Mordred was a young commander, the eternal traitor chiseled in green iron; compared to the wisened King he was only a boy, but an extraordinary, volatile boy he was...the boy was fire; the boy could burn towers with but one wayward glance. Whenever he approached, Arthur could feel metal rising in his blood, the iron of his breath pounding hurriedly against the valves of his heart.

Arthur and Mordred: filing and magnet.

Mordred removed his helmet with a whispering hiss. White-gold specks of hair matted against a head of chain mail draped a young, hardy, resolute face. Calm turquoise pupils contracted and burned maliciously in the Avalon sun, gleaming a familiar but not too distant light.

Arthur and Mordred: father and son. Bearer and fruit.

“Father,” smiled Mordred, spitting out the word in a white mouthful of teeth. “I am come to slay thee.”

Arthur said nothing, filled at once with grace and love; for, despite the unassailable shell of black metal encasing him, he was old. He knew he had little else in his tired spirit to begrudge his blood.

"Do you understand me, Father?"

Arthur nodded. Unspoken waves of electricity passed between them again.

“Hate me, Father,” Mordred spat, drawing up his sword. “Hold me in your bitterness. I am your enemy, the wellspring of your misery. Let me know your true sin; know that I am the bane of your existence.”

Arthur remained still, complacent at his standpoint.

“{i}Hate me{/i}!” Mordred screamed, his voice ringing in the valleys before sinking into the wind.

A long moment waited for them, with no living soul to hear and bear judgment.

“If love is my true sin,” said Arthur finally, “then deal me my punishment accordingly.”

There was something of a grimace emerging from the boy's hardy face, then a bodily utterance of father and son as both fell onto the other's sword.

In those days a man was more or less the instrument of his sword. To be paired with a sacred blade suggested the fine skill and caliber of the man, not the other way around. Crafted to an excruciatingly fine point, Excalibur dealt many enemies merciful deaths. It drew in, pierced a vital point, drew out, and sheathed in all of one motion. Witnessing it from afar or in close quarters did nothing to lessen its technical precision. Thus proceeded Mordred’s demise, quick and painless, as if the boy had been stung by a pinprick before being put to sleep.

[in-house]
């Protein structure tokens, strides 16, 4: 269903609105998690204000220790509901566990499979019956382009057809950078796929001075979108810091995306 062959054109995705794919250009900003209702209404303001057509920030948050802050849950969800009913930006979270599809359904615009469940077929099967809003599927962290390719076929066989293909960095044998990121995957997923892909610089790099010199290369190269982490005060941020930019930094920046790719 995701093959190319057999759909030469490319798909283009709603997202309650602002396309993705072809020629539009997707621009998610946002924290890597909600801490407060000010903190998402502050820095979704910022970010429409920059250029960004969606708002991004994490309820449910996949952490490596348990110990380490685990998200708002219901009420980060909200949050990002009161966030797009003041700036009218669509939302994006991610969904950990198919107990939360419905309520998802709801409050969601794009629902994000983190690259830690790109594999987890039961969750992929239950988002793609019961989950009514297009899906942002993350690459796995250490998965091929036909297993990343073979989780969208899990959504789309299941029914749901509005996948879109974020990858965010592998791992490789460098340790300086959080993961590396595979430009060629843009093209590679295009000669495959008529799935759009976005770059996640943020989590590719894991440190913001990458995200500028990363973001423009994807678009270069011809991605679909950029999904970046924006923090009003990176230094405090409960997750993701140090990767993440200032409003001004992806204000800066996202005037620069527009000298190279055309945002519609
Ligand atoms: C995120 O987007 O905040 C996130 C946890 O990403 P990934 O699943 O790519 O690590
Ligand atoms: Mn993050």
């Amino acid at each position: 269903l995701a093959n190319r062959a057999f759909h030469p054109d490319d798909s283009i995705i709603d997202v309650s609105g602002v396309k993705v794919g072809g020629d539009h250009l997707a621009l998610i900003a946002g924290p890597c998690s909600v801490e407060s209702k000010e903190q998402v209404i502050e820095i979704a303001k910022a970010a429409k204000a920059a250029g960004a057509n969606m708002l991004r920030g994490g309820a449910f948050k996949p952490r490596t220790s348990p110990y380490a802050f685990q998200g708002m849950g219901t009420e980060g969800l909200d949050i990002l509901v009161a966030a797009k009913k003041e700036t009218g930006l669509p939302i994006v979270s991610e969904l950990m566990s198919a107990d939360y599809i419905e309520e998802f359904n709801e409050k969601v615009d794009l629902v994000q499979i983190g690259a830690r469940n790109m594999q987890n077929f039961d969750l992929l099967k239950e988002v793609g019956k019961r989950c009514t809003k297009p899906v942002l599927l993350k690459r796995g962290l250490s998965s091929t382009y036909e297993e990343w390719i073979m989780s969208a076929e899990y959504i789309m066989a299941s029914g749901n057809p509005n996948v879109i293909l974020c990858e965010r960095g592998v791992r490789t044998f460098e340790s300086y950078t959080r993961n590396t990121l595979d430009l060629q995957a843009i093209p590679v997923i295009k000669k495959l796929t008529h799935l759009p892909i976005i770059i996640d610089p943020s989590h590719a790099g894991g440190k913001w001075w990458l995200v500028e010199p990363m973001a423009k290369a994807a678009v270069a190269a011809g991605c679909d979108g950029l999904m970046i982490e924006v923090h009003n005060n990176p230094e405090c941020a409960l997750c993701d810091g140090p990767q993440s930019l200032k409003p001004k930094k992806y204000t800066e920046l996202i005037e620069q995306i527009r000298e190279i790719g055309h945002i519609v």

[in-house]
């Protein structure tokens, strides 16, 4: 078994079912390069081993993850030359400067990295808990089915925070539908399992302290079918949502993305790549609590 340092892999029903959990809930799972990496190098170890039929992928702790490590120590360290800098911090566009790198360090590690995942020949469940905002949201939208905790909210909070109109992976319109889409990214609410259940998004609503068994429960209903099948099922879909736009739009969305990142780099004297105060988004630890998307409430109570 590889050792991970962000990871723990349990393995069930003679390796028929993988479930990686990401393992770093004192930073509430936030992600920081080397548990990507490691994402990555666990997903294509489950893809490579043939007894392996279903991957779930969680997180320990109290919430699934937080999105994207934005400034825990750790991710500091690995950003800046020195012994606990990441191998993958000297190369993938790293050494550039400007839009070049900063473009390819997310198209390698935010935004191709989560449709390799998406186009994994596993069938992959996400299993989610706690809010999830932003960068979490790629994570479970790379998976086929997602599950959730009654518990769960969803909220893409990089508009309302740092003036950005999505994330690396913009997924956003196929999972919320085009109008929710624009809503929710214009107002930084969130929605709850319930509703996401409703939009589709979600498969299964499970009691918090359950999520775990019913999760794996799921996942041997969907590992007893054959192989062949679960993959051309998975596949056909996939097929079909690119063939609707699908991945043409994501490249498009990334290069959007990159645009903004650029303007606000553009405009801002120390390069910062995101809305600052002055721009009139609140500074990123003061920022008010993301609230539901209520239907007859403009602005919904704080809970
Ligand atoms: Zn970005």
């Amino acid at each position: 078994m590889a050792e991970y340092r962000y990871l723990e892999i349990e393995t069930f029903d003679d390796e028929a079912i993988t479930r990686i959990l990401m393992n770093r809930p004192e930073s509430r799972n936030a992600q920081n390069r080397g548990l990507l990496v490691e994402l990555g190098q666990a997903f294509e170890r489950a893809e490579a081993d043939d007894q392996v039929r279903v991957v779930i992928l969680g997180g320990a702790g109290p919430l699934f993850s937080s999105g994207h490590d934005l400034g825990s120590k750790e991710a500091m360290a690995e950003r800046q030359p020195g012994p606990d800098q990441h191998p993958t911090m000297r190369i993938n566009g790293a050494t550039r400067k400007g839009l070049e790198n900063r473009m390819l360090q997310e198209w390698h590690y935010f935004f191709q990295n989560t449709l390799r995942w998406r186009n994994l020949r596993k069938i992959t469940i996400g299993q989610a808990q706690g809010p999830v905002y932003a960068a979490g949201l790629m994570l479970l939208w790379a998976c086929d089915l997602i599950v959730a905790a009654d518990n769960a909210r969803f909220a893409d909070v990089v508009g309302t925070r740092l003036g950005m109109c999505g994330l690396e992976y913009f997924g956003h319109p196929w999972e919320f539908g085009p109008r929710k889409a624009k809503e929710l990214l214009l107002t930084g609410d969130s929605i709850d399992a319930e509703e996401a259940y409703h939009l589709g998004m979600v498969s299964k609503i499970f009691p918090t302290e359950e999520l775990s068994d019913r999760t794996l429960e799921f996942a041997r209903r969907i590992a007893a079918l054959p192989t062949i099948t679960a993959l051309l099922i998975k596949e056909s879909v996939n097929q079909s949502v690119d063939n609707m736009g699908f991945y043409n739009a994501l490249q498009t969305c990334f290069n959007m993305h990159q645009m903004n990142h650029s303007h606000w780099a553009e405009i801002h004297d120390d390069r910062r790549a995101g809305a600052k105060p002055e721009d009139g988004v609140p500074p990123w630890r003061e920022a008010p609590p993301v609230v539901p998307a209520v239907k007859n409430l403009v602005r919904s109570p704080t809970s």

However, Mordred knew not of such graceful execution, bless the poor boy, and his sword slammed its blunt edge into the hollow cage of Arthur’s armor.

The author's comments:
Sir Lucan the Butler is the second to last one to survive the battle. However, he is accidentally killed when Arthur hugs him too hard, and his innards spill out...pretty gruesome stuff...

Arthur sat down atop Mordred's body, crumpling like a soldier-doll, surveying the quiescence of the end of the world. All about him faces of man and foe were mangled together, meshed in horrific masses of metal and limbs. Bodies were twisted and eyes were vacant. Men were strewn, tossed about the field like childrens' toys. They seemed wooden now, now that each had been deprived of the light of life; now family and enemy laid together as if lovers, neither never truly knowing the other's folly. Spears and rapiers and daggers and chain mail were ripped apart and spread out, as the King had predicted, before the benediction of heaven. Now, sitting in the valley of silver steam and silence and stillness, all of them became worthy. All were now ready to be received.

It was too beautiful. Arthur choked on his silence, feeling as if his head were being crushed by the sunlight burning in his eyes. Hoisting himself up higher amid the mass, the iron penetration in his side blazed in blood. He let out a cry of exasperated relief—relieved that he indeed did feel pain—and sank deeper into the pit of dead, pulling himself down with his back on the ground, down to the brotherhood in which he truly belonged.